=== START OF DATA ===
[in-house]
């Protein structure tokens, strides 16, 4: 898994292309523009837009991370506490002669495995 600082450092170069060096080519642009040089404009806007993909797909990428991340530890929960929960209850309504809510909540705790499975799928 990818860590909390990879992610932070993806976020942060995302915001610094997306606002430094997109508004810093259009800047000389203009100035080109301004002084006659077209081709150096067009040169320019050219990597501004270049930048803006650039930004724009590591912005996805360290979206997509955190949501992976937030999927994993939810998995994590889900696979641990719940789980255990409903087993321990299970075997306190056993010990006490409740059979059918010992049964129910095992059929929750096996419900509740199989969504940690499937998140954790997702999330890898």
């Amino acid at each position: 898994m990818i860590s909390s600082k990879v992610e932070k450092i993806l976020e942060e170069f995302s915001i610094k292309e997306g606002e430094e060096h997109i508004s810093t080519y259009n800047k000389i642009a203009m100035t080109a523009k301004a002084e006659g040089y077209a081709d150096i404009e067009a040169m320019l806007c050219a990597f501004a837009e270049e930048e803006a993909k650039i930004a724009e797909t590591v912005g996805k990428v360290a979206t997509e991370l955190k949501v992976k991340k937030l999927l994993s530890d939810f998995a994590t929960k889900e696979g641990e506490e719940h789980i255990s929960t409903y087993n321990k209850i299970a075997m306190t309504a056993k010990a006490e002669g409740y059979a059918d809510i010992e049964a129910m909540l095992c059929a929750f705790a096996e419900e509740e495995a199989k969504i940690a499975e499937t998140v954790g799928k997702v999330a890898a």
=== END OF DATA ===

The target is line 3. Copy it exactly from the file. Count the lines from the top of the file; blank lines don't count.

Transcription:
């Amino acid at each position: 898994m990818i860590s909390s600082k990879v992610e932070k450092i993806l976020e942060e170069f995302s915001i610094k292309e997306g606002e430094e060096h997109i508004s810093t080519y259009n800047k000389i642009a203009m100035t080109a523009k301004a002084e006659g040089y077209a081709d150096i404009e067009a040169m320019l806007c050219a990597f501004a837009e270049e930048e803006a993909k650039i930004a724009e797909t590591v912005g996805k990428v360290a979206t997509e991370l955190k949501v992976k991340k937030l999927l994993s530890d939810f998995a994590t929960k889900e696979g641990e506490e719940h789980i255990s929960t409903y087993n321990k209850i299970a075997m306190t309504a056993k010990a006490e002669g409740y059979a059918d809510i010992e049964a129910m909540l095992c059929a929750f705790a096996e419900e509740e495995a199989k969504i940690a499975e499937t998140v954790g799928k997702v999330a890898a």